The state’s housing market continues to search for a bottom, with new figures Wednesday showing the average Arizona home now selling for only about half of what it did five years earlier.
In its quarterly report, the Federal Housing Finance Agency said the purchase price of homes that it had previously tracked dropped nearly 4.6 percent between the first and second quarters of this year. That sent the year-over-year decline to 14.9 percent.
No state did worse on an annual basis.
By comparison, the decline in the last year nationwide, on average, was 5.9 percent.
Jay Butler, professor emeritus at the W.P. Carey School of Business at Arizona State University, said there are a variety of reasons for the continued plunge. But he put the situation in decidedly non-economist words:
“Right now, it sucks,” he said.
The picture is pretty much reflected in statistics for the key metropolitan areas around the state where the agency tracks not only housing prices but the actual value of homes.
It can do that because it keeps track of not only sales prices of the same homes from prior years but also refinancing data. That provides a broader picture of what homes are worth whether they are actually being sold or not.
That data show that four of the state’s metro areas are among the 20 worst for year-over-year declines in housing values of the more than 300 communities monitored across the nation.
The Phoenix metro area, which includes both Maricopa and Pinal counties, logged a 15 percent annual decline, followed by a 12.9 percent drop for Yavapai County, 11.3 percent decline in Pima County and nearly 11 percent in Yuma County.
Elsewhere, there was an 8 percent drop in home prices in Coconino County since the same time last year and an 8.5 percent decline in Mohave County.
Marshall Vest, economist at the Eller College of Management at the University of Arizona, said there won’t be a turnaround in the trend until the “fundamentals” of the housing market get better. That starts will trying to absorb the excess supply of homes.
“We have enough vacant houses here in the state of Arizona to accommodate an entire decade worth of population growth,’’ he said. “And that’s if the population were growing.”
Vest said that’s linked to larger national problems.
“Mobility is near zero,” he said. “People are frozen in their houses,” unable to sell them, at least at a price where they would be able to pack up and move to Arizona.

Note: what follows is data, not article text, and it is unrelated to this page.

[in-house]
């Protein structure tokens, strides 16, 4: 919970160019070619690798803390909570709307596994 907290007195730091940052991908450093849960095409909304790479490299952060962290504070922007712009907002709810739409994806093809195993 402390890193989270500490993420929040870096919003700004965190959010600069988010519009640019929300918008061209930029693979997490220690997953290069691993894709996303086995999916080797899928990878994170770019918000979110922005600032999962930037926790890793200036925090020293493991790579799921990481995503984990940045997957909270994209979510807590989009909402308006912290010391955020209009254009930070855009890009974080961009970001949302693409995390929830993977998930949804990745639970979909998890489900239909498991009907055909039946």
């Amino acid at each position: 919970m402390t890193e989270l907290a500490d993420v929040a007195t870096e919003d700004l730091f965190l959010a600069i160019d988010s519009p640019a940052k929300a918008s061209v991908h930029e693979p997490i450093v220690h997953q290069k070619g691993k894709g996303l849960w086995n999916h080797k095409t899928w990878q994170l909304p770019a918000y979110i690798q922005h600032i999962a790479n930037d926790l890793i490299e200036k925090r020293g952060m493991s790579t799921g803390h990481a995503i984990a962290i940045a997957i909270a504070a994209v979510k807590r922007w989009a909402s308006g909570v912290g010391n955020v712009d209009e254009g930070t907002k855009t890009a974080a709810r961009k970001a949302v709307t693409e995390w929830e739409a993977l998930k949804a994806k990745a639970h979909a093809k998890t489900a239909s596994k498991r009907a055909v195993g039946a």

Butler said one reason prices continue to plummet relates to what people are buying.
“The only thing that’s being sold right now are investment properties: rentals and cheap properties,” he said.
“That just keeps the lid on any appreciation (and) keeps on forcing prices down even further,” Butler continued. “And there’s no pent-up demand at the moment for a move-up market so there’s nothing to accelerate any appreciation.”
“We have a high proportion of distressed sales in the market,” he said. “That’s going to continue to put downward pressure on prices.”
And Vest said while the number of homes being sold in foreclosure — and at foreclosure prices — is declining a bit, “there seems to be a lot of houses still in the pipeline.”
Butler said prices will not pick up until other elements of the economy recover, including the job market.
“And that is the big unknown,” Butler said.
“We are not getting job growth,” he explained. “Even people who have jobs don’t get income growth.”
And Butler said that all the negative news about the national debt and other issues has knocked the wind out of consumer confidence.
“The environment for the housing market really has to improve before the housing market even begins to improve,” he said.
Home price appreciation:
|Area||Last quarter||Year over year||5 years ago|
Note: Negative numbers in parentheses
* Purchase price comparison only
+ Purchase price and refinancings
Source: Federal Housing Finance Agency